Every tattoo tells a story. Our customers tell their stories of what it means to be able to let go of tattoos that no longer serve them
Sometimes a tattoo, despite the best intentions just doesn’t fit. Over the last 20 years Carl has had and removed a number of tattoos but nothing touches his experience with NAAMA. His latest tattoo, a large buddha on his chest has disappeared with just a few removal sessions, leaving his chest smooth and in perfect condition for another tattoo.
This is Carl's story
Georgia no longer wants to look back at the past and is ready to move forward with her life. Her Harley Quinn tattoo was a present from an ex partner. It is a constant reminder of the hard times that she experienced in the relationship.
She has now started a new life, with a new partner and a new found confidence, the only thing holding her back is her tattoo.
This is Georgia's story.
Ilario’s tattoo serves as a constant reminder of who he used to be and the poor choices he made. He discovered drugs and got involved in crime at a very young age and one drug fuelled night, was persuaded to get a swastika on his wrist. He has regretted this ever since. Since recovering from his addictions, Ilario is a new person. He has educated himself, settled down in London, become involved with the Forward Trust and has started his own catering business, and dedicated his life to helping others break the often interlinked cycles of crime and addiction. Removing this tattoo will allow him to finally put the past behind him.
This is Ilario's story.
Whilst travelling around Asia, Abby had a lotus flower tattooed on her sternum, which perfectly represented where she was in her life and she loved it. Now several years on, she doesn’t feel it's her anymore. And it definitely doesn’t sit well alongside her wedding dress, poking up just visible through the neckline. It’s time to move forward into a new phase of life, and leave this tattoo behind.
This is Abby’s story.
After a cancer diagnosis, optician Sharon, chose to get a tattoo to represent the idea of moving forward. Sharon chose the ultimate symbol of power: an arrow. But here’s the thing. The tattoo just wasn’t quite right. The artist had taken some creative license, and now the arrow really didn’t look much like an arrow at all. This tattoo meant a great deal to Sharon, but it wasn’t what she had hoped for.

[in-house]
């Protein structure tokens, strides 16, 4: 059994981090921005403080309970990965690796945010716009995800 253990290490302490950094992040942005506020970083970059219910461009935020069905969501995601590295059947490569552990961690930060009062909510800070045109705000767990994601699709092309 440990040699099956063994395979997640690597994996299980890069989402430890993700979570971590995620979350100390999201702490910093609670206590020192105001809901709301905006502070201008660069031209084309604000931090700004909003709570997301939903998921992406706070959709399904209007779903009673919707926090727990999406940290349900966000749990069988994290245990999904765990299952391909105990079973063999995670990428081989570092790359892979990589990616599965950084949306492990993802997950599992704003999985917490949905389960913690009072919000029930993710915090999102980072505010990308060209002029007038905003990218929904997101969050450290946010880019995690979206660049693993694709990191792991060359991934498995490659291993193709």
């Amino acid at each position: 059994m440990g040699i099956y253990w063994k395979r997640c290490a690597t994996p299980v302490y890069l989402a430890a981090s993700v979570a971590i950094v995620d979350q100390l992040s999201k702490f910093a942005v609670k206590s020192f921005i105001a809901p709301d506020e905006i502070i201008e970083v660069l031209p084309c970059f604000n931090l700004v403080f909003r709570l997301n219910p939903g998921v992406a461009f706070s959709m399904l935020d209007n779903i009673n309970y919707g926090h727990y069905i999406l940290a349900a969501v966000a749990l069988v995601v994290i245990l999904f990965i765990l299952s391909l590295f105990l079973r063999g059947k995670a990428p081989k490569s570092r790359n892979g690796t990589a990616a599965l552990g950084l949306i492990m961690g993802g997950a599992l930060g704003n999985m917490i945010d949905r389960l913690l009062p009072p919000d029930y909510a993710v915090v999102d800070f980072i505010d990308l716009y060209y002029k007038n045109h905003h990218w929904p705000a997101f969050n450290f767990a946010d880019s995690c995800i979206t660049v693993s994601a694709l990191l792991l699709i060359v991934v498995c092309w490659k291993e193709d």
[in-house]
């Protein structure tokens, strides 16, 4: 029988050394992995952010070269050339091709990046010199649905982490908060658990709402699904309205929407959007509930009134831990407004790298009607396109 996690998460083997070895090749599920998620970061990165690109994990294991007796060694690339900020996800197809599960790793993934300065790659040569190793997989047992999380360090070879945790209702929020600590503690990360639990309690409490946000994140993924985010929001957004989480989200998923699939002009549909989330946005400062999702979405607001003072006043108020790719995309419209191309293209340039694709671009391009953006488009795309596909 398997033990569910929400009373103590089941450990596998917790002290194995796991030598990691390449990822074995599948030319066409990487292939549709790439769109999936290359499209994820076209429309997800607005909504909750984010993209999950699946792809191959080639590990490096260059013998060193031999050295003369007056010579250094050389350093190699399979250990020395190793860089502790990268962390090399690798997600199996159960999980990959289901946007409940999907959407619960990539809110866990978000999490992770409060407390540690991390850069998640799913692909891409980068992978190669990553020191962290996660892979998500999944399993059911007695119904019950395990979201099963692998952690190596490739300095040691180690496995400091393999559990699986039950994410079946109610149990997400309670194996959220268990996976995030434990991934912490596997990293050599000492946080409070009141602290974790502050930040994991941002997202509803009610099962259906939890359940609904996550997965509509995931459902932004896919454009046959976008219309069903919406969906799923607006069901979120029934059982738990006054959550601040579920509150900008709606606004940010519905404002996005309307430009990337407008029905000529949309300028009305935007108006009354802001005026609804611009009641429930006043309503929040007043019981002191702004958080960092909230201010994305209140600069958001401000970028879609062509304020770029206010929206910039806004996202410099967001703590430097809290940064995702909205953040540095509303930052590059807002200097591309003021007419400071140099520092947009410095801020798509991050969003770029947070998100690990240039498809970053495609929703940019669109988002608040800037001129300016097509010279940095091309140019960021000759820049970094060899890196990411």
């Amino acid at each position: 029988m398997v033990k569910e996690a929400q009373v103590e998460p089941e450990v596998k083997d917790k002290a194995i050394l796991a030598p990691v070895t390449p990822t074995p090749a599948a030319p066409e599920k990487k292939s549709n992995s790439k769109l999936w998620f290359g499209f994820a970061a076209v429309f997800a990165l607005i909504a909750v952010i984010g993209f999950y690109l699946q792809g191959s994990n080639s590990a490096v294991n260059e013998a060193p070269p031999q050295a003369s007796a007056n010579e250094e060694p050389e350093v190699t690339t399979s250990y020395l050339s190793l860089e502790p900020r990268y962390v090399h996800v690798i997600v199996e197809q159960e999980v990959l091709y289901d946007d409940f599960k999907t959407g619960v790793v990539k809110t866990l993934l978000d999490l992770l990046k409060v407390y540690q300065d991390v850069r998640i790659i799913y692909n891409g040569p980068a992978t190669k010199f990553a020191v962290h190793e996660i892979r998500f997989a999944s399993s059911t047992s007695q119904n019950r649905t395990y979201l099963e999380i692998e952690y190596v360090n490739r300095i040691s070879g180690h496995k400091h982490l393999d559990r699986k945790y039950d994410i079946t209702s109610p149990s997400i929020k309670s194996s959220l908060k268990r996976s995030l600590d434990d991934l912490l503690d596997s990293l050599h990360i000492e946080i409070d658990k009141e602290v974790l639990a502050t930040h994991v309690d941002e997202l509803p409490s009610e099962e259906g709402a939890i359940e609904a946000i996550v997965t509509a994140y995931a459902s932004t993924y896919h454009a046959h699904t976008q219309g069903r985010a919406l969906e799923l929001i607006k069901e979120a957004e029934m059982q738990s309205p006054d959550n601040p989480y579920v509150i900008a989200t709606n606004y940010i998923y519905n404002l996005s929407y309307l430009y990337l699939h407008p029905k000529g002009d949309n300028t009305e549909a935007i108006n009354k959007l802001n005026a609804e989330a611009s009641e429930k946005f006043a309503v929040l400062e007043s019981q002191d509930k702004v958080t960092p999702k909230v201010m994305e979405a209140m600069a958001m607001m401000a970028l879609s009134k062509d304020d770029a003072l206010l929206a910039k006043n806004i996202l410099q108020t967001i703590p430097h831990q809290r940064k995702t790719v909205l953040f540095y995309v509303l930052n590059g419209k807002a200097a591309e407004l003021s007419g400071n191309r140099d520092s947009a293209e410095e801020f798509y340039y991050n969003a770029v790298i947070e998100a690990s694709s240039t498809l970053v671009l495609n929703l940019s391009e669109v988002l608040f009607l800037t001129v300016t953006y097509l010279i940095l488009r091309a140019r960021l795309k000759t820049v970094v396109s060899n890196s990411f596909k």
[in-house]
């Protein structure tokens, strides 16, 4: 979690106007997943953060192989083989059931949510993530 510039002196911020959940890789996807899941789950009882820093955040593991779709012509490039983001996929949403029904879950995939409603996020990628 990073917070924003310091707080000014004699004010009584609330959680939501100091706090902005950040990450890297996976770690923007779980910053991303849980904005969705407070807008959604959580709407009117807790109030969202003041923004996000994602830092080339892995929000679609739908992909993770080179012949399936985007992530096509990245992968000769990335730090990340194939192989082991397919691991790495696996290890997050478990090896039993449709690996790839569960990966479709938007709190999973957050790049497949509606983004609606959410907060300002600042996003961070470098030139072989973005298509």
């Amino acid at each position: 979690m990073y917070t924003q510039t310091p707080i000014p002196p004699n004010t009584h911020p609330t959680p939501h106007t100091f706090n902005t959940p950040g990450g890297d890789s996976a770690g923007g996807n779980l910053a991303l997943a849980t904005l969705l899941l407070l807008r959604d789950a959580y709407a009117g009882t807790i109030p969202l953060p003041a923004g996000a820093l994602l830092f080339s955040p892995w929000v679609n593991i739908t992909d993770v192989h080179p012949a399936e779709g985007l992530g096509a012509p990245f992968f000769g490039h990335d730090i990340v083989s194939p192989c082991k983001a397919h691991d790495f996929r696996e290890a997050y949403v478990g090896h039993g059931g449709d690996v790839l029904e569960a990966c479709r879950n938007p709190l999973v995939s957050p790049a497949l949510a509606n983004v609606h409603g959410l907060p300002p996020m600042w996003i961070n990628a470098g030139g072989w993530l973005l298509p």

This is Sharon’s story.
"That feeling that I got, how much happier I was in myself and self esteem and confidence. Well I got that from changing something about myself."
- Otis Taitt
Aged 16, feeling unsure of himself, Otis joined the armed forces.
Otis, feeling the need to find a way to fit in (fast), and armed with his first ever paycheck, sketched out a doodle and got his first tattoo: a large, tribal piece on his right shoulder. Years later, after leaving the army and having found his true passion - fitness - Otis no longer has anything to prove. Happy, self-assured and successful, his ink just no longer serves him.
This is Otis’s story.
For Yoga teacher Bethany, the infinity symbol she had tattooed on her ring finger, aged 18 and travelling the world, was a conscious decision. She didn’t believe in marriage, and the idea of needing a ring to show the world you love somebody.
But everyone changes. Now, living in Brixton and in a committed, loving relationship, Bethany ironically finds herself removing the infinity tattoo in search of the next phase of her life.
This is Bethany’s story.
Drummer Sammy struggled to carry on with his everyday life as normal whilst undergoing laser tattoo removal from older, less advanced technologies. Hear about how his experience with NAAMA has completely changed that for him.
This is Sammy’s story.
Hollie, a film composer and session vocalist, lives and breathes music. A true creative - something she attributes to her upbringing - Hollie has always taken inspiration from her mother, a talented artist. Her mother helped design a beautiful sleeve, with signature florals and colours, and Hollie put a great deal of thought into her choice, having it completed over several stages. One such stage, however, didn’t turn out quite right. It looked different to the rest of the tattoo, with harsh black lines and thicker, more dense ink. Crucially, it just didn’t feel like Hollie’s mother’s art.
This is Hollie’s story.